In November, Emmanuel Macron, the French President, travelled to China to officially open the new Pompidou centre on the famous West Bund in Shanghai. The state-owned Pompidou Centre is one of Paris’ most famous museums and art collections, housing artworks from almost every big-name, western artist since the 1850s. As a result, visitors to the new Shanghai branch were able to enjoy works from the likes of Picasso, Duchamp and Cy Twombly, which had made their way to the banks of the Huangpu River.
A New Phenomenon?
The use of France’s cultural heritage, in building diplomatic relations, isn’t Macron’s brainchild per se. Plans for the Pompidou in Shanghai began over a decade ago, while the Pompidou opened a branch in Malaga a year prior to his election in 2016. While plans for the Louvre’s expansion to Abu Dhabi, which opened last year, go as far back as 2007.
It seems that Macron, in making personal visits to open the Louvre Abu Dhabi and now to the Pompidou Shanghai, is overtly using the franchising of his country’s art collections as an opportunity to curry favour with his counterparts in some of the world’s most powerful countries; and to present himself as a leader who can hold his own alongside the other ‘big boys’ of the political world.
The choice of Shanghai as the latest location for the expansion of the French state’s art collection is significant. It says a lot that while the city of Malaga pays the French government a million euros a year for the privilege of having the Pompidou brand located in their city, France will in fact pay the Chinese government almost double that in order to have the naming rights to the building in Shanghai. While they’ll no doubt make their money back on ticket sales and merchandise, there is definitely more at play and we are ultimately led to wonder what France’s long-game might be.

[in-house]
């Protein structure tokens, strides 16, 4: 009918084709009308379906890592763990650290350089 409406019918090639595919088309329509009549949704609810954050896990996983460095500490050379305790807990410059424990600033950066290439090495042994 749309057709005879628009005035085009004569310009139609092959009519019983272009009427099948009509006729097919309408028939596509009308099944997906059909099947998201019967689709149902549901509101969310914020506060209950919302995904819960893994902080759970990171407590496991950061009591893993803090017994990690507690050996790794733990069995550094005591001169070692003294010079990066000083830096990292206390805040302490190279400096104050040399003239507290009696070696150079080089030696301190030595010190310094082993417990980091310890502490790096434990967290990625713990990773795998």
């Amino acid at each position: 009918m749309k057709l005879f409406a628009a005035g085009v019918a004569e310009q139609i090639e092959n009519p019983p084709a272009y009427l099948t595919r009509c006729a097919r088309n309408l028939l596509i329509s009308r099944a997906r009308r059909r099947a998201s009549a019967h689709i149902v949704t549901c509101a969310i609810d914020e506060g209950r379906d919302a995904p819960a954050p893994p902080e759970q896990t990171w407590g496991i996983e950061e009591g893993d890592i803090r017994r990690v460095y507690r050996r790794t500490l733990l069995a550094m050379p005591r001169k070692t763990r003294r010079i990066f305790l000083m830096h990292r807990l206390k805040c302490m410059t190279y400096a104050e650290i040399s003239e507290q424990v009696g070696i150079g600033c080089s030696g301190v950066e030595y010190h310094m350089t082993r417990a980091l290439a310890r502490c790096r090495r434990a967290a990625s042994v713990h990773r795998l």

France has managed to secure the use of Chinese restoration workers in the rebuilding of Notre Dame cathedral following the horrific fire that occurred earlier this year. For France this gives them access to an incredibly skilled and knowledgeable pool of talent, with a proven history of restoring some of China’s historic, timber-framed sites. While for China it demonstrates their capabilities as a nation with engineering expertise, a skilled work-force and a cultural history to match anywhere else on the planet.
The decision to open the Pompidou Shanghai during the city’s art week is also important. The fair is increasingly becoming a place where collectors splash their cash – many artworks displayed sell for hundreds of thousands of pounds and frequently prices make it into the millions. So, by associating France and its state-collections with the Chinese art market, which is now second only in size to the American art market, the French government are advertising to the burgeoning number of Chinese art collectors, to say, ‘maybe consider the French art market as a place to invest your millions’.
Join us for Part Two as we explore the ‘Art of Diplomacy’ further.
By John Sewell